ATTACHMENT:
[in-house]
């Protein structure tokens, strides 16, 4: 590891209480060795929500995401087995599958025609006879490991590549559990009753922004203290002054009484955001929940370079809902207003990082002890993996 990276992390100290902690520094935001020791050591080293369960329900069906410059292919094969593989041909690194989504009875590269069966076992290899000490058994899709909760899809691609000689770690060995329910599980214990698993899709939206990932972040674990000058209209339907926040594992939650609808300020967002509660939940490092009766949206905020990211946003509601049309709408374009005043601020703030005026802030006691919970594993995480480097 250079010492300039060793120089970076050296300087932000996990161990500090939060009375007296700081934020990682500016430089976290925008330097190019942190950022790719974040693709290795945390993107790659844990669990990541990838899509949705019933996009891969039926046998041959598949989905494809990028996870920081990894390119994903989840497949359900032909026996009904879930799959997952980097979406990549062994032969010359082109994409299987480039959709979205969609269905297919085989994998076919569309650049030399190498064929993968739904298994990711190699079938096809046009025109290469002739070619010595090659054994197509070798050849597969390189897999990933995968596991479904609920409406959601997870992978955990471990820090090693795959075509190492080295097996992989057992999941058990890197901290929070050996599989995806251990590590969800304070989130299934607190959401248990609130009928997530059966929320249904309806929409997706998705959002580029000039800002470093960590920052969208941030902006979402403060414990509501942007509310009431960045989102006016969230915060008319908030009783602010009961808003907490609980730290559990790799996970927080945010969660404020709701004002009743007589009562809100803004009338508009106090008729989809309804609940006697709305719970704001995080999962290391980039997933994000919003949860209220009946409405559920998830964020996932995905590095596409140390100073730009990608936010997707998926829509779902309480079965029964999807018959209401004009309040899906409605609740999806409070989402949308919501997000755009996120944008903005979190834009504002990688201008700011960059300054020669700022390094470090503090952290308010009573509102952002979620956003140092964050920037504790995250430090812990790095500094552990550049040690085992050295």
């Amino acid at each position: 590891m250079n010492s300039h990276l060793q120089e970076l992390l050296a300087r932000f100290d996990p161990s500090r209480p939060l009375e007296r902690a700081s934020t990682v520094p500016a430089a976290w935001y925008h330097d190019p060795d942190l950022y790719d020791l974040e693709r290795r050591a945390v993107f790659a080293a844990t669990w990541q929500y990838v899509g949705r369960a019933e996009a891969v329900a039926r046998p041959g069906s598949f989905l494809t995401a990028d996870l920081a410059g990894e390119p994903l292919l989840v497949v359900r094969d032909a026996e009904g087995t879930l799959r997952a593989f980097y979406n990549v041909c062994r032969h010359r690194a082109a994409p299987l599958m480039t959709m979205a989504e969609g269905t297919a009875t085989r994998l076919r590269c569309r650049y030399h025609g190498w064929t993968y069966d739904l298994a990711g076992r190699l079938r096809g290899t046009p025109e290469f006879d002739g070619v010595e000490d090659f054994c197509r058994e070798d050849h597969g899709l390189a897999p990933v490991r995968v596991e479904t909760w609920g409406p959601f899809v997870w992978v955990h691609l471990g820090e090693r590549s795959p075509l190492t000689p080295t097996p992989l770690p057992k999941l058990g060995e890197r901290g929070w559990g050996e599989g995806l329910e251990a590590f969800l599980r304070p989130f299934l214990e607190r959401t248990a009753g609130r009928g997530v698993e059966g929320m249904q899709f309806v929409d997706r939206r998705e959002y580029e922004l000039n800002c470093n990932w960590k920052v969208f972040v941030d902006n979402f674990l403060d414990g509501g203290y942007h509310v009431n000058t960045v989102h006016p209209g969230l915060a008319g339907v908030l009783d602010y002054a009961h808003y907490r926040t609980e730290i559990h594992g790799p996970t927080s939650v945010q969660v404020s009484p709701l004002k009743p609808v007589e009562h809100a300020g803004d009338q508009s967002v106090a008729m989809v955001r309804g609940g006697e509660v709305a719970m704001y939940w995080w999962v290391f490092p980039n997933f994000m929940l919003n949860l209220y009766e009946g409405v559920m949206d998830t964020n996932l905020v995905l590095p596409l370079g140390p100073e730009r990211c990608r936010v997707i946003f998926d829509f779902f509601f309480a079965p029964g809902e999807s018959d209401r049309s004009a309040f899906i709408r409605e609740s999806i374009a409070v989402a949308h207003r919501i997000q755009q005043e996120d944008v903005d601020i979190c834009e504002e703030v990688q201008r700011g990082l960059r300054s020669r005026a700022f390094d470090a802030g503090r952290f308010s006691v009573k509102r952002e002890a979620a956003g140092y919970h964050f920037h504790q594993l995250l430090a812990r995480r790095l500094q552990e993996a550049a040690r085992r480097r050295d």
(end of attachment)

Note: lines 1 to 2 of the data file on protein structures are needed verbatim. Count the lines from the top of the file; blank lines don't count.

[in-house]
């Protein structure tokens, strides 16, 4: 590891209480060795929500995401087995599958025609006879490991590549559990009753922004203290002054009484955001929940370079809902207003990082002890993996 990276992390100290902690520094935001020791050591080293369960329900069906410059292919094969593989041909690194989504009875590269069966076992290899000490058994899709909760899809691609000689770690060995329910599980214990698993899709939206990932972040674990000058209209339907926040594992939650609808300020967002509660939940490092009766949206905020990211946003509601049309709408374009005043601020703030005026802030006691919970594993995480480097 250079010492300039060793120089970076050296300087932000996990161990500090939060009375007296700081934020990682500016430089976290925008330097190019942190950022790719974040693709290795945390993107790659844990669990990541990838899509949705019933996009891969039926046998041959598949989905494809990028996870920081990894390119994903989840497949359900032909026996009904879930799959997952980097979406990549062994032969010359082109994409299987480039959709979205969609269905297919085989994998076919569309650049030399190498064929993968739904298994990711190699079938096809046009025109290469002739070619010595090659054994197509070798050849597969390189897999990933995968596991479904609920409406959601997870992978955990471990820090090693795959075509190492080295097996992989057992999941058990890197901290929070050996599989995806251990590590969800304070989130299934607190959401248990609130009928997530059966929320249904309806929409997706998705959002580029000039800002470093960590920052969208941030902006979402403060414990509501942007509310009431960045989102006016969230915060008319908030009783602010009961808003907490609980730290559990790799996970927080945010969660404020709701004002009743007589009562809100803004009338508009106090008729989809309804609940006697709305719970704001995080999962290391980039997933994000919003949860209220009946409405559920998830964020996932995905590095596409140390100073730009990608936010997707998926829509779902309480079965029964999807018959209401004009309040899906409605609740999806409070989402949308919501997000755009996120944008903005979190834009504002990688201008700011960059300054020669700022390094470090503090952290308010009573509102952002979620956003140092964050920037504790995250430090812990790095500094552990550049040690085992050295």